AMY GOODMAN: — with the attack on the camp that was designated by Israel as a safe zone, the Israeli bombing that took out the lives of 45 people as it hit some kind of oil tank and the fire ripped through the camp?

SHROUQ AILA: OK. So, on Friday, when the International Court of Justice ordered Israel to immediately halt its offense in Rafah city — Rafah city is a city that is full of over 1 million displaced people who came through the Gaza Strip. This is according to the Israeli army, who issued that the Rafah area is a safe area and considered as a designed humanitarian area. So, over 1 million sought refuge at this city. And after the order of the ICJ, Israel is unlikely comply with the order and responded with more attacks in the area and expanding its military operation in Rafah city.

And two days ago, it happened when they launched at least two rockets on a displacement camp that is quite close to the UNRWA logistic log, which is a base, refers to UNRWA, and people gathered around this space, considering it, you know, as a green area, a safe area. And after the bombing, the area is basically full of tents for displaced people, and the fire set on because of — you know, the tents are basically made of nylon fabrics and wood, and this severely affected in having more fire, and which caused the death toll raised until 45, and almost plus 200 got injured.

And yesterday, the past night, since the midnight ’til the 6 a.m., the Israeli army shelled and attacked the Rafah city once again heavily. And the sounds of the explosion in Rafah were totally heard and clearly in the middle area of the Gaza Strip. And they expanded the operations more in the area, which caused in three hospitals to be out of the service: the Indonesian Hospital and the Emirati Hospital and also Kuwaiti Hospital. So, because of the attack in the past night, three hospitals went out of service.

And also, lots of people are being now in streets, unable to recognize where to go, especially because of the fuel crisis. This fuel crisis, like, happened because of the closure of the borders, because of the Rafah invasion. So, we really have a crisis in transportations. The fees of the transportations is quite high. The people are unable to afford it. So some of the people decided to stay and not to leave, because they are unable to afford the transportations to move for other areas, and while others decided to just walk in the streets to reach somewhere else, but not Rafah, and while others, they managed to leave the area.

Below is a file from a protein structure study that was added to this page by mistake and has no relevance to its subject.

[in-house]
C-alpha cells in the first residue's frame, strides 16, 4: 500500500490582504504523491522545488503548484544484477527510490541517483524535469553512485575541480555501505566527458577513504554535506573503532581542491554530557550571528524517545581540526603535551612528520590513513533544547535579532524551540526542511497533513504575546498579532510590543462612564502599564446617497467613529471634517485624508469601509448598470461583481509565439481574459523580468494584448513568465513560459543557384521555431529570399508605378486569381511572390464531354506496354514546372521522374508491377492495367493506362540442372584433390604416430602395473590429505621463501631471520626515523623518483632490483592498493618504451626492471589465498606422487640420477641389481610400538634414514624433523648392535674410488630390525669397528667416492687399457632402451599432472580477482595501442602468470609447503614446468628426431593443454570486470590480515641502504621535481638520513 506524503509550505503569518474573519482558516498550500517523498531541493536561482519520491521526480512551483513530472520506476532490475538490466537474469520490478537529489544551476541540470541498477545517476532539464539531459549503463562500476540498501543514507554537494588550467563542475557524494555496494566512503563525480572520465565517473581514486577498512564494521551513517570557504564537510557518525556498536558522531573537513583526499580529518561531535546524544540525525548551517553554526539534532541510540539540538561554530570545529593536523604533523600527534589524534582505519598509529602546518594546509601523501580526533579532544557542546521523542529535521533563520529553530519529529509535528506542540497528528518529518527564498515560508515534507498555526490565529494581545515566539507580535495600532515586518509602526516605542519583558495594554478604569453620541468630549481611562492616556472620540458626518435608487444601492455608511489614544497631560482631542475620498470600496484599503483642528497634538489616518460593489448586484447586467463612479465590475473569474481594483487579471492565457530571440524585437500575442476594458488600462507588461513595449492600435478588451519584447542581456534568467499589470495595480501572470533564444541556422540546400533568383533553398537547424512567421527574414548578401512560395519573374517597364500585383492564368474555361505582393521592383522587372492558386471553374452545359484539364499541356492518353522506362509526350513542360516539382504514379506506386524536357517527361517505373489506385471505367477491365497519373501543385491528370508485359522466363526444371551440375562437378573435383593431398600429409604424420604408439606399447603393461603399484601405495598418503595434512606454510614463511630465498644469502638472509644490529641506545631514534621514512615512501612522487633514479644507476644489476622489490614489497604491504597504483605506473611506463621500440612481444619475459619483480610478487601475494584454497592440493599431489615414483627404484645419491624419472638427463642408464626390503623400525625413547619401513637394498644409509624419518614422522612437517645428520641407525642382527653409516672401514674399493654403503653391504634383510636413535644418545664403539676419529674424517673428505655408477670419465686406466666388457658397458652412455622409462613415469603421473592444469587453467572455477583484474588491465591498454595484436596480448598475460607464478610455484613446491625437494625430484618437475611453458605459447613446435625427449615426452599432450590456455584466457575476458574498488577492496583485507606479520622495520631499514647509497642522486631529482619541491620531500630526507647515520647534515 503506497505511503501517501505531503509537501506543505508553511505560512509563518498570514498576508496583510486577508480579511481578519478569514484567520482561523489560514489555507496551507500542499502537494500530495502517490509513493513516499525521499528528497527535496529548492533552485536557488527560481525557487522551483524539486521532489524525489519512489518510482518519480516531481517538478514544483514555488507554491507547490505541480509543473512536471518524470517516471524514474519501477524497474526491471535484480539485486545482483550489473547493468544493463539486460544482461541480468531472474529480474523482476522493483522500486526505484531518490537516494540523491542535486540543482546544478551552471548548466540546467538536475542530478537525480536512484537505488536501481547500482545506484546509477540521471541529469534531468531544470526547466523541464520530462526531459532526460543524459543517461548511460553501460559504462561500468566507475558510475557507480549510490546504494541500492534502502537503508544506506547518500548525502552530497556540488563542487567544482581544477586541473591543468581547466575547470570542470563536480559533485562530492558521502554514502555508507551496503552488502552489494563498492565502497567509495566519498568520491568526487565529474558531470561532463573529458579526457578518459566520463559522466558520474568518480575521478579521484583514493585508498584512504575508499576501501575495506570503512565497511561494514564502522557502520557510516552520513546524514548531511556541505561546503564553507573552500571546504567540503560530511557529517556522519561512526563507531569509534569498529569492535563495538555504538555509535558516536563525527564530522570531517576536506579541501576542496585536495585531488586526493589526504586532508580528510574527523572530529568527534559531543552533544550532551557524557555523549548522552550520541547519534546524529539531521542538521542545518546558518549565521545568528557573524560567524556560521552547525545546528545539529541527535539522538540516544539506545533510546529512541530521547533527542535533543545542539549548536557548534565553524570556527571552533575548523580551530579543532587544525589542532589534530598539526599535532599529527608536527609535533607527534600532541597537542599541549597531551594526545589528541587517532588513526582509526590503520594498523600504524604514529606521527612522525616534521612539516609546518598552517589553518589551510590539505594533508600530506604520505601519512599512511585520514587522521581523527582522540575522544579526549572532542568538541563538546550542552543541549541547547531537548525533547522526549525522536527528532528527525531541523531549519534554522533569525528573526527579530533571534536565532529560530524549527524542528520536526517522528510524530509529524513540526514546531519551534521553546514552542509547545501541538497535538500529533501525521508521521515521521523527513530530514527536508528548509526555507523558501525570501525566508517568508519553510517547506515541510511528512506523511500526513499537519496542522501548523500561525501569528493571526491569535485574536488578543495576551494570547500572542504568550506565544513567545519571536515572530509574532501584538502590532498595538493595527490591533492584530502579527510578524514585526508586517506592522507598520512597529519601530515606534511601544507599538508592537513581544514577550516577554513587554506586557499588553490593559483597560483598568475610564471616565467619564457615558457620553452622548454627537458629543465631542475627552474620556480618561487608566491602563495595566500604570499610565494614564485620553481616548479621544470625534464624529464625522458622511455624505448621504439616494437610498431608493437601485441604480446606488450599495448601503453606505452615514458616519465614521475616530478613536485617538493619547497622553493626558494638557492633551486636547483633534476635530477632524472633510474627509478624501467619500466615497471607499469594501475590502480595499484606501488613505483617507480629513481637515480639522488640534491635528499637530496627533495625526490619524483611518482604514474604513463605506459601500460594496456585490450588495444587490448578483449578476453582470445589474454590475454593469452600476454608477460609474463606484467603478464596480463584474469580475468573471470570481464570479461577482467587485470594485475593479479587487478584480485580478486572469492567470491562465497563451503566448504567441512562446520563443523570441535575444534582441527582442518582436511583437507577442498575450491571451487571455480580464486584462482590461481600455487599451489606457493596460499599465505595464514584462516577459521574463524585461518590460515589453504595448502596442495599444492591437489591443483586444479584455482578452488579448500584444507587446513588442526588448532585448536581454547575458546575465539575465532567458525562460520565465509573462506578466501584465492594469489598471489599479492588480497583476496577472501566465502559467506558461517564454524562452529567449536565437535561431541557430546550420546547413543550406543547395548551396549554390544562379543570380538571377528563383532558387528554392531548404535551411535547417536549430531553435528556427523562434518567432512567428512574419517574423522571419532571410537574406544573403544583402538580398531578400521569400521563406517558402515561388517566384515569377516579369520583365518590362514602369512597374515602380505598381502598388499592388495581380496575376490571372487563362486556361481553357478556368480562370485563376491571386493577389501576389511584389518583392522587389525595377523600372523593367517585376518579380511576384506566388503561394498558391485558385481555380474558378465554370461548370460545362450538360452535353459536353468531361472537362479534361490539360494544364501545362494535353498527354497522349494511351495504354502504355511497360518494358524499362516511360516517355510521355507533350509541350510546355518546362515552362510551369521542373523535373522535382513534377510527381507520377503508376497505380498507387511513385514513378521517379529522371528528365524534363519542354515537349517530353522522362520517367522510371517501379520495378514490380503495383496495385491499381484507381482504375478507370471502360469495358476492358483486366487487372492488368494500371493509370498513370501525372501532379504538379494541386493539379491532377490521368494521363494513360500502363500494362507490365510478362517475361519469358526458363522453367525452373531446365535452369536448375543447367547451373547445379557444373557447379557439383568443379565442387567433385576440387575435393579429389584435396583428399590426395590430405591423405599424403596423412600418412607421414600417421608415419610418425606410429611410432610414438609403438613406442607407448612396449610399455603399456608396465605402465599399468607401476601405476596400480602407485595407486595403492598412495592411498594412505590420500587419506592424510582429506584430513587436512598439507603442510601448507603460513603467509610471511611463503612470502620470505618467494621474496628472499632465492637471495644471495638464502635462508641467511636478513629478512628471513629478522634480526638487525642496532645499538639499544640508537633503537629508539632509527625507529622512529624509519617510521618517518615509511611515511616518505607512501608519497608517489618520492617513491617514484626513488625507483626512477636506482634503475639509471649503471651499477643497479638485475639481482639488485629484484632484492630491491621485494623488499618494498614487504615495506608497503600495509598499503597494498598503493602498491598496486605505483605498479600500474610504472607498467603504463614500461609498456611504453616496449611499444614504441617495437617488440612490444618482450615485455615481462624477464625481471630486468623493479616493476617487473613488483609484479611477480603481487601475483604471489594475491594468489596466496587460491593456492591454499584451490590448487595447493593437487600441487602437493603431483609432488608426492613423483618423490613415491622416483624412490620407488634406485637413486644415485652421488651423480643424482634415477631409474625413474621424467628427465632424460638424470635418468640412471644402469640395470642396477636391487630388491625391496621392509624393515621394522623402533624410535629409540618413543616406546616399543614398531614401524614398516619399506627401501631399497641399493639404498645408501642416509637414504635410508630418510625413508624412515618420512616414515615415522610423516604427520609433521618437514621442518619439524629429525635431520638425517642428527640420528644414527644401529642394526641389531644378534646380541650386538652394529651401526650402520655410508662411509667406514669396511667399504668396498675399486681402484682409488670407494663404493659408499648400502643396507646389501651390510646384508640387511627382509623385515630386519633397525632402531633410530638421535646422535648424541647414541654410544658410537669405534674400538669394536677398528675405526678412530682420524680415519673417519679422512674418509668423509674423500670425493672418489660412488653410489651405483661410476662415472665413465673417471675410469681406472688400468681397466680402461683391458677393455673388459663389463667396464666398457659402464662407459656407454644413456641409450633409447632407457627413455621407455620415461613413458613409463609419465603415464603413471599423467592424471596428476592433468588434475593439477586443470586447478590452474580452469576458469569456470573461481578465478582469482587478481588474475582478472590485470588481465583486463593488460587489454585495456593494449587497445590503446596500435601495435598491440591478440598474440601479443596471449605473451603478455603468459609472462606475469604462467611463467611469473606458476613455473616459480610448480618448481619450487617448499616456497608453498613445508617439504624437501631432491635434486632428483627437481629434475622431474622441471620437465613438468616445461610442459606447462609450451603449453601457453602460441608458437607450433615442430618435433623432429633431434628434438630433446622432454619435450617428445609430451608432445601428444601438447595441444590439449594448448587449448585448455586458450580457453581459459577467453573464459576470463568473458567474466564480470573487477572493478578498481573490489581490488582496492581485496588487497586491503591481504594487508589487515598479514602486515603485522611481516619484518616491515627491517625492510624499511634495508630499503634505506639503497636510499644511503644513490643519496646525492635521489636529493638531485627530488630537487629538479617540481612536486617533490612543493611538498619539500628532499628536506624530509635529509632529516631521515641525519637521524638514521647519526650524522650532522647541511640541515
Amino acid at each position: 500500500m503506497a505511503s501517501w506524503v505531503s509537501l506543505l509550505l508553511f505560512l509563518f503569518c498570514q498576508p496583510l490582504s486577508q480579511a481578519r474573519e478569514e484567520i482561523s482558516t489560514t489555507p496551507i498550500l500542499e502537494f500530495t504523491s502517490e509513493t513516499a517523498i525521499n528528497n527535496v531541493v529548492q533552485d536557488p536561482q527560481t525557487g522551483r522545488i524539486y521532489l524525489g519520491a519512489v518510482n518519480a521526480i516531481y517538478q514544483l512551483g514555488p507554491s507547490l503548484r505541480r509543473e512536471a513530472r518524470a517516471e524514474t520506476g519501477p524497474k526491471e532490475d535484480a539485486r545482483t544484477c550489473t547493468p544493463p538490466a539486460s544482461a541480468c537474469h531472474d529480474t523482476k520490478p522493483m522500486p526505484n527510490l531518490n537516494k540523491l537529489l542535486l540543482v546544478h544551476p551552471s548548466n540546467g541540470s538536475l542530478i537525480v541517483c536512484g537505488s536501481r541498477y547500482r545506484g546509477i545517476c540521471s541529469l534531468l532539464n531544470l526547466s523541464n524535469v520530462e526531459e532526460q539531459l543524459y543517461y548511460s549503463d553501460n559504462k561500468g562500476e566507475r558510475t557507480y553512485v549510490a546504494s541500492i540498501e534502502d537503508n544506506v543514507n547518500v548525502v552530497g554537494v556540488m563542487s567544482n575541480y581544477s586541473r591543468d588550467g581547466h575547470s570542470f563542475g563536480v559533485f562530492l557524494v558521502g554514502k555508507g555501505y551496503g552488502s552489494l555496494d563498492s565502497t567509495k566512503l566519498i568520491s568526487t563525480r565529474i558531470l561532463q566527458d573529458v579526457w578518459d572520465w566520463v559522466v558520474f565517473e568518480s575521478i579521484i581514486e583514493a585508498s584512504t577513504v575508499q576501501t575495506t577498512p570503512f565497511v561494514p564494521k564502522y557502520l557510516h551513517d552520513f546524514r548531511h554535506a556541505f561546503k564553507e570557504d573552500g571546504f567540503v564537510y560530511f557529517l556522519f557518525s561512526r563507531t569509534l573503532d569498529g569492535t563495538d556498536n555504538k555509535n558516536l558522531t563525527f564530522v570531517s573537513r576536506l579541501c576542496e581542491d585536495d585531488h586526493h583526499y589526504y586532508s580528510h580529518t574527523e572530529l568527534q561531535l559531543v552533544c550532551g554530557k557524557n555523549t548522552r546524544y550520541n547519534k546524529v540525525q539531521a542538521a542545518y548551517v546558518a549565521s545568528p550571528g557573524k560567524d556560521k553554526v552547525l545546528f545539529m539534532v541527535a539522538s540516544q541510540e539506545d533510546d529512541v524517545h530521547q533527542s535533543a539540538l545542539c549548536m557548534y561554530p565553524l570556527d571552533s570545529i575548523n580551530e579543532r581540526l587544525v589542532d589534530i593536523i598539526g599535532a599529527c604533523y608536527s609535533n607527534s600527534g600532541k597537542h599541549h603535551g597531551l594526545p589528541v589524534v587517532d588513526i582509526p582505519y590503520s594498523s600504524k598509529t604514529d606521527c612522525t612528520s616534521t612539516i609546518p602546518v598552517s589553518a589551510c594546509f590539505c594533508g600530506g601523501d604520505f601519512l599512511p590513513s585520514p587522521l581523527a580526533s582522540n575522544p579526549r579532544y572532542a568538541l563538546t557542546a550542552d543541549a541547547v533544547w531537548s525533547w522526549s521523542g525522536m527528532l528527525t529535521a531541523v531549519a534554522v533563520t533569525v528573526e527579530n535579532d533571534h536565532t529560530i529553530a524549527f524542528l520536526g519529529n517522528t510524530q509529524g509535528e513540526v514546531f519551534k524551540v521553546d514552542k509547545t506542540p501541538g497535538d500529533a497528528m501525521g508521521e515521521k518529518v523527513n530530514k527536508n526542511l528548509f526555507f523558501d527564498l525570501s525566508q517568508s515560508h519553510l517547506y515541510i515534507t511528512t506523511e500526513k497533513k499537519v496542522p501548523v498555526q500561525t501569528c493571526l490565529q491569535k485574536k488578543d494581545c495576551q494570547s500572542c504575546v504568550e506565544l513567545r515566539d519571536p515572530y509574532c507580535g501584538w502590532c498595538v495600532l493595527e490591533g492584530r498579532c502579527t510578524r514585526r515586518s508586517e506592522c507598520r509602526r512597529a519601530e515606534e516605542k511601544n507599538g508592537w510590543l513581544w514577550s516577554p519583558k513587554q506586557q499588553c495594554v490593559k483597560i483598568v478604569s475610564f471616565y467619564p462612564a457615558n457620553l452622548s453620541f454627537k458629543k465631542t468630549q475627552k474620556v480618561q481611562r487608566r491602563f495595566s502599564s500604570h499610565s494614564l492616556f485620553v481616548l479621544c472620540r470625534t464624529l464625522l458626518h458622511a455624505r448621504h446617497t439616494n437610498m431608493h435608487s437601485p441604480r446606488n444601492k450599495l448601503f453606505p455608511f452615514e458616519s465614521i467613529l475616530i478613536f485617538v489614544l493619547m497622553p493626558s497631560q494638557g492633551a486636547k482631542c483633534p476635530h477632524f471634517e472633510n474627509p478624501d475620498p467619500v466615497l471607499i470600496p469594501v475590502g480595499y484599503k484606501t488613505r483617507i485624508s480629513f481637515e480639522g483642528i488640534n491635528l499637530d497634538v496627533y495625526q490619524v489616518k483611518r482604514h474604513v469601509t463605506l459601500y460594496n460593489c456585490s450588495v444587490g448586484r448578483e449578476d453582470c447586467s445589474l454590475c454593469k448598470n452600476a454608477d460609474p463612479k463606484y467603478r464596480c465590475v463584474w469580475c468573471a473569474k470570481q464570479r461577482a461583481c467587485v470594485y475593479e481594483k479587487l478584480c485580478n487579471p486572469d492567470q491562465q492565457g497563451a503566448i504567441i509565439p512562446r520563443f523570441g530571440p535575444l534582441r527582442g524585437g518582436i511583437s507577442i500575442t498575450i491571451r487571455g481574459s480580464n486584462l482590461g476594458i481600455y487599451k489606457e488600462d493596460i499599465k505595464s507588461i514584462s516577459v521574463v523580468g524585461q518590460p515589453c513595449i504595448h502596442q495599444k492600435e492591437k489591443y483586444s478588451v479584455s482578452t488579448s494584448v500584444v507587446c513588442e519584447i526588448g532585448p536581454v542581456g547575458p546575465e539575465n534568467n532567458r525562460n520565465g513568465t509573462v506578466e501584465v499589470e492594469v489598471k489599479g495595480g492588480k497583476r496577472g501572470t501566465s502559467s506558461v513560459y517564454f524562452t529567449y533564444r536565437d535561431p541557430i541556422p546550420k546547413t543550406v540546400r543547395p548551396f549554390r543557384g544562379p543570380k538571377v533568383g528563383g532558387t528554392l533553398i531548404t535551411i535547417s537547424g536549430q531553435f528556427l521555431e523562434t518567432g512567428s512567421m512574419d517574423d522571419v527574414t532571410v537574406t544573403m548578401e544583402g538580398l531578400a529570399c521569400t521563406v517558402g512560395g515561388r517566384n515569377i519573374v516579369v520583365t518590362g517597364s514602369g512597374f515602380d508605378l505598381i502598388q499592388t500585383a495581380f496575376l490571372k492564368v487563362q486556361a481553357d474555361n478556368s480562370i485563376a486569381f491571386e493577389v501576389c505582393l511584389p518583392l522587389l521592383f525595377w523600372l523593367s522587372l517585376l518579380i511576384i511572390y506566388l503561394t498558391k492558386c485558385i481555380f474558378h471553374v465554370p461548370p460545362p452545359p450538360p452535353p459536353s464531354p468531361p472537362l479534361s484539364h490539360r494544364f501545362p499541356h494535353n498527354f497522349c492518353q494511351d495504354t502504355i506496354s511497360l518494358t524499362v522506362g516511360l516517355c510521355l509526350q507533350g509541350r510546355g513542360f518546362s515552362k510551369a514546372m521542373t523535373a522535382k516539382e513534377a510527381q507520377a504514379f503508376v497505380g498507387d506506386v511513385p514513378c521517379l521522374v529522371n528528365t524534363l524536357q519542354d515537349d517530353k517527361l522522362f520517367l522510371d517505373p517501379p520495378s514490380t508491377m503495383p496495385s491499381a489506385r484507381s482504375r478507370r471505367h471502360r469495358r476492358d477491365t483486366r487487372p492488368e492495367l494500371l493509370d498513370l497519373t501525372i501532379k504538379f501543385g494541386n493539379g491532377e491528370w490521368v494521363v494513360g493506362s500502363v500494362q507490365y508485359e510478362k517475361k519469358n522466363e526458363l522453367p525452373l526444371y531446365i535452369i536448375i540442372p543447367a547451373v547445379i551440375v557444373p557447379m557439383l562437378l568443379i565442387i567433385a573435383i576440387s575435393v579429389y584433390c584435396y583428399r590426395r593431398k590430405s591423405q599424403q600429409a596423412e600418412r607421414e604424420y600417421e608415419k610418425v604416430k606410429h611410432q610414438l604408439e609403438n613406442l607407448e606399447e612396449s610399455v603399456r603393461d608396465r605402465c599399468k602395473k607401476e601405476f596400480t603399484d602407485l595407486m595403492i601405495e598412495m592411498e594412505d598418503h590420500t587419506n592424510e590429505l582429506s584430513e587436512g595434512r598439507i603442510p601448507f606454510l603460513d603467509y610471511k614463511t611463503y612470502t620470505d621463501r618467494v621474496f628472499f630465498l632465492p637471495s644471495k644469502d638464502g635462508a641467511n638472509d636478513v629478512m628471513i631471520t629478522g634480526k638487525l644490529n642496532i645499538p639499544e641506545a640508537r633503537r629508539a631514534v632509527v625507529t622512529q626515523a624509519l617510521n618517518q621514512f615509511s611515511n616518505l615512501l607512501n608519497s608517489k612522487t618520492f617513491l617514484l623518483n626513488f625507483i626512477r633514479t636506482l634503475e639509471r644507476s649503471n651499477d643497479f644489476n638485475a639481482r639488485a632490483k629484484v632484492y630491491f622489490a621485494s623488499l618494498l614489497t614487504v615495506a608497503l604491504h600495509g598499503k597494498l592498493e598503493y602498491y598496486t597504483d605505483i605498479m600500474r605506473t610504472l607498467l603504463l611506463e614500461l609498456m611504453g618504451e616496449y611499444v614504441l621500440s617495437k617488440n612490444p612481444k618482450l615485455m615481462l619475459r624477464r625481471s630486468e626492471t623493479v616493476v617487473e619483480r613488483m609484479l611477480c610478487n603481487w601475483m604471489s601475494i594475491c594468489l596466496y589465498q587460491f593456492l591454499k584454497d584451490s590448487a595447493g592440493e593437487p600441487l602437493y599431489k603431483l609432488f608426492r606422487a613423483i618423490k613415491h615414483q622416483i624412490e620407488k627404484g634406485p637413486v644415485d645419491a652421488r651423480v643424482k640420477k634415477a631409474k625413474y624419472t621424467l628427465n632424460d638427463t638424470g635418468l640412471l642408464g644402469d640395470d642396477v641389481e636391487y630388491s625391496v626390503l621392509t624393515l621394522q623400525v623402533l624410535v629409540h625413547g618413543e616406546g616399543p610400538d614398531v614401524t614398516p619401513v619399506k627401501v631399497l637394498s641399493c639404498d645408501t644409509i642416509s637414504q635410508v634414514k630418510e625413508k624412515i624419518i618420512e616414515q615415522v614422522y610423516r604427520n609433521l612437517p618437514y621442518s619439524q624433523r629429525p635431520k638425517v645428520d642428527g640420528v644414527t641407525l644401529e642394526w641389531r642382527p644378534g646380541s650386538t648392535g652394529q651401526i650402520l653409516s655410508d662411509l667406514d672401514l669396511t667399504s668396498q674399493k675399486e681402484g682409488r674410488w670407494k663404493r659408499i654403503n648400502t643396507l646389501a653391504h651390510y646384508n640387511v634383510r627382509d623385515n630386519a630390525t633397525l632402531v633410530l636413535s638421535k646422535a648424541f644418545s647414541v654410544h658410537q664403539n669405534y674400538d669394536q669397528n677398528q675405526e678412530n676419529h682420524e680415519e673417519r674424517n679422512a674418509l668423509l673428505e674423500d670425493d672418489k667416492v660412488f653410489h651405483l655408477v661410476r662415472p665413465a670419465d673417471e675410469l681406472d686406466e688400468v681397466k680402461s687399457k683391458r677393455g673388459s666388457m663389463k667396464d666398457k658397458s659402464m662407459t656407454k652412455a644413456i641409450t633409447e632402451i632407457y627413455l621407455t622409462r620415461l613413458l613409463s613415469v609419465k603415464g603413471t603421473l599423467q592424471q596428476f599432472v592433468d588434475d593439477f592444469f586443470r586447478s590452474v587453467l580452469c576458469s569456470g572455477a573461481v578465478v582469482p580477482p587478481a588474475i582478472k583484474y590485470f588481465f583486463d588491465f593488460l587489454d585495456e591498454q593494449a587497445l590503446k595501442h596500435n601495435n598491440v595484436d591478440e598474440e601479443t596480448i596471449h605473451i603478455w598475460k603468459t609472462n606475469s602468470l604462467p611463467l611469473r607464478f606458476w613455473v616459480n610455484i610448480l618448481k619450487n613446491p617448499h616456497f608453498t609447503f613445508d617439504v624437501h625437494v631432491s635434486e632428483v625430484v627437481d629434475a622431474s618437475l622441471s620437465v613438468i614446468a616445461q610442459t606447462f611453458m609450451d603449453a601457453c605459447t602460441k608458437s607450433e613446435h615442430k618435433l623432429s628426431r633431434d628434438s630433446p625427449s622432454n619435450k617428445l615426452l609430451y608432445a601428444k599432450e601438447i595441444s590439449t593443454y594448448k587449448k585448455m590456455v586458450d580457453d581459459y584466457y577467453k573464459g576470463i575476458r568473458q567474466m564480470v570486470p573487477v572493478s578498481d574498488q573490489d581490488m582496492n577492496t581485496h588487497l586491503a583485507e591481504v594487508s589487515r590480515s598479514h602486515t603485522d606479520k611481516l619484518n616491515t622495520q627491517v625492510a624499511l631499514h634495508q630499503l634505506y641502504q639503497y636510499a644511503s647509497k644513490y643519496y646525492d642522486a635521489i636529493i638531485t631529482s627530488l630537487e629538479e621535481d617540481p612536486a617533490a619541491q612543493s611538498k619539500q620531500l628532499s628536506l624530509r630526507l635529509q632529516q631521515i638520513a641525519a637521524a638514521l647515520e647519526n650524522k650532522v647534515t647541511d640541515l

And basically, the situation is totally catastrophic. Because of the last night, almost five, so far, got killed, and lots of injuries, according to the Ministry of Health in Gaza. And people are in a total despair. Like, despite these dire conditions, they are unable to know where shall they go. Especially like Rafah, the so-called safe area, is not safe area anymore. And tents are a threat and not safe areas for displaced people. So, people now are trying just to move to the middle area of the Gaza Strip or to Khan Younis city. Khan Younis city, in the past three, four months, it suffered from very heavy bombardment in the area, that led in almost total destruction in the entire city. So, now people are establishing their tents on the rubbles of the houses. So, it’s not the issue of the buildings now or the issue of having a place to stay, but it is about just moving your tent from so-called safe area to so-called safe area. And people are in a total mess and despair because of this.